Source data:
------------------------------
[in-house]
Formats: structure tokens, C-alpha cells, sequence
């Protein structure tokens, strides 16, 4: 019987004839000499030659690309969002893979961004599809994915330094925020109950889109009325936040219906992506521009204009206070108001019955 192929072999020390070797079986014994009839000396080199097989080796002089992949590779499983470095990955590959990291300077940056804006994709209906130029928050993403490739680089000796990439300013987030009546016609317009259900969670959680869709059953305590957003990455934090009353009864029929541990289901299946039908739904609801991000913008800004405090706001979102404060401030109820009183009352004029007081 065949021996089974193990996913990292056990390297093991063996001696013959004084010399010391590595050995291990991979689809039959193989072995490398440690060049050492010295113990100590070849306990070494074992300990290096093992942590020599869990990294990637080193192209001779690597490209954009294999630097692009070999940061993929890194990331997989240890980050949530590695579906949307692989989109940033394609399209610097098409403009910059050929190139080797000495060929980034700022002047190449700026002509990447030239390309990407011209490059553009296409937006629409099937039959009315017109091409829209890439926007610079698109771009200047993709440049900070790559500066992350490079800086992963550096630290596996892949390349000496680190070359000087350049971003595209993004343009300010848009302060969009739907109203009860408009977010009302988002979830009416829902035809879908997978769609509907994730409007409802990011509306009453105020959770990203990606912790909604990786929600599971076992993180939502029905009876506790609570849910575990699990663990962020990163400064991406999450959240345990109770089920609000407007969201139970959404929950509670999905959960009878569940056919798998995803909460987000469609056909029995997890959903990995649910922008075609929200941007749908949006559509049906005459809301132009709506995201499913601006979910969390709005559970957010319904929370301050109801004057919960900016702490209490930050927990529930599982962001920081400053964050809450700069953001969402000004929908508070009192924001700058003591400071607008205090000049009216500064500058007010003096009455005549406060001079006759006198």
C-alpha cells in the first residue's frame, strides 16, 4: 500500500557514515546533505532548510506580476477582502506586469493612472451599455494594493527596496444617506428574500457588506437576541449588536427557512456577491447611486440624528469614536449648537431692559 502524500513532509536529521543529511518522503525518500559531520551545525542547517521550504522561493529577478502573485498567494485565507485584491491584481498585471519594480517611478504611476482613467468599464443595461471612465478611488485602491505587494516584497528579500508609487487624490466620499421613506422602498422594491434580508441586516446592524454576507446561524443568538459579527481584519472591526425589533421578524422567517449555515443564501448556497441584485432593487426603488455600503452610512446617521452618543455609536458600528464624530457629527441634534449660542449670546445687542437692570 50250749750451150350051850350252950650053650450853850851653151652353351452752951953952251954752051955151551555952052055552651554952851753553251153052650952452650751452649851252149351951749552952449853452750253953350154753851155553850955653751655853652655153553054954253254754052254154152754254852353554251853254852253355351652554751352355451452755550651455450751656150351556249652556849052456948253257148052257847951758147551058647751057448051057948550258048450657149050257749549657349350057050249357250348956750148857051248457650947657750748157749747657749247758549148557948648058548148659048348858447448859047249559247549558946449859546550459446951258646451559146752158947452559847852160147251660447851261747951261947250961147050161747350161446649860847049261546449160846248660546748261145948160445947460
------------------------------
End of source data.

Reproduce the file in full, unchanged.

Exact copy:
[in-house]
Formats: structure tokens, C-alpha cells, sequence
């Protein structure tokens, strides 16, 4: 019987004839000499030659690309969002893979961004599809994915330094925020109950889109009325936040219906992506521009204009206070108001019955 192929072999020390070797079986014994009839000396080199097989080796002089992949590779499983470095990955590959990291300077940056804006994709209906130029928050993403490739680089000796990439300013987030009546016609317009259900969670959680869709059953305590957003990455934090009353009864029929541990289901299946039908739904609801991000913008800004405090706001979102404060401030109820009183009352004029007081 065949021996089974193990996913990292056990390297093991063996001696013959004084010399010391590595050995291990991979689809039959193989072995490398440690060049050492010295113990100590070849306990070494074992300990290096093992942590020599869990990294990637080193192209001779690597490209954009294999630097692009070999940061993929890194990331997989240890980050949530590695579906949307692989989109940033394609399209610097098409403009910059050929190139080797000495060929980034700022002047190449700026002509990447030239390309990407011209490059553009296409937006629409099937039959009315017109091409829209890439926007610079698109771009200047993709440049900070790559500066992350490079800086992963550096630290596996892949390349000496680190070359000087350049971003595209993004343009300010848009302060969009739907109203009860408009977010009302988002979830009416829902035809879908997978769609509907994730409007409802990011509306009453105020959770990203990606912790909604990786929600599971076992993180939502029905009876506790609570849910575990699990663990962020990163400064991406999450959240345990109770089920609000407007969201139970959404929950509670999905959960009878569940056919798998995803909460987000469609056909029995997890959903990995649910922008075609929200941007749908949006559509049906005459809301132009709506995201499913601006979910969390709005559970957010319904929370301050109801004057919960900016702490209490930050927990529930599982962001920081400053964050809450700069953001969402000004929908508070009192924001700058003591400071607008205090000049009216500064500058007010003096009455005549406060001079006759006198």
C-alpha cells in the first residue's frame, strides 16, 4: 500500500557514515546533505532548510506580476477582502506586469493612472451599455494594493527596496444617506428574500457588506437576541449588536427557512456577491447611486440624528469614536449648537431692559 502524500513532509536529521543529511518522503525518500559531520551545525542547517521550504522561493529577478502573485498567494485565507485584491491584481498585471519594480517611478504611476482613467468599464443595461471612465478611488485602491505587494516584497528579500508609487487624490466620499421613506422602498422594491434580508441586516446592524454576507446561524443568538459579527481584519472591526425589533421578524422567517449555515443564501448556497441584485432593487426603488455600503452610512446617521452618543455609536458600528464624530457629527441634534449660542449670546445687542437692570 50250749750451150350051850350252950650053650450853850851653151652353351452752951953952251954752051955151551555952052055552651554952851753553251153052650952452650751452649851252149351951749552952449853452750253953350154753851155553850955653751655853652655153553054954253254754052254154152754254852353554251853254852253355351652554751352355451452755550651455450751656150351556249652556849052456948253257148052257847951758147551058647751057448051057948550258048450657149050257749549657349350057050249357250348956750148857051248457650947657750748157749747657749247758549148557948648058548148659048348858447448859047249559247549558946449859546550459446951258646451559146752158947452559847852160147251660447851261747951261947250961147050161747350161446649860847049261546449160846248660546748261145948160445947460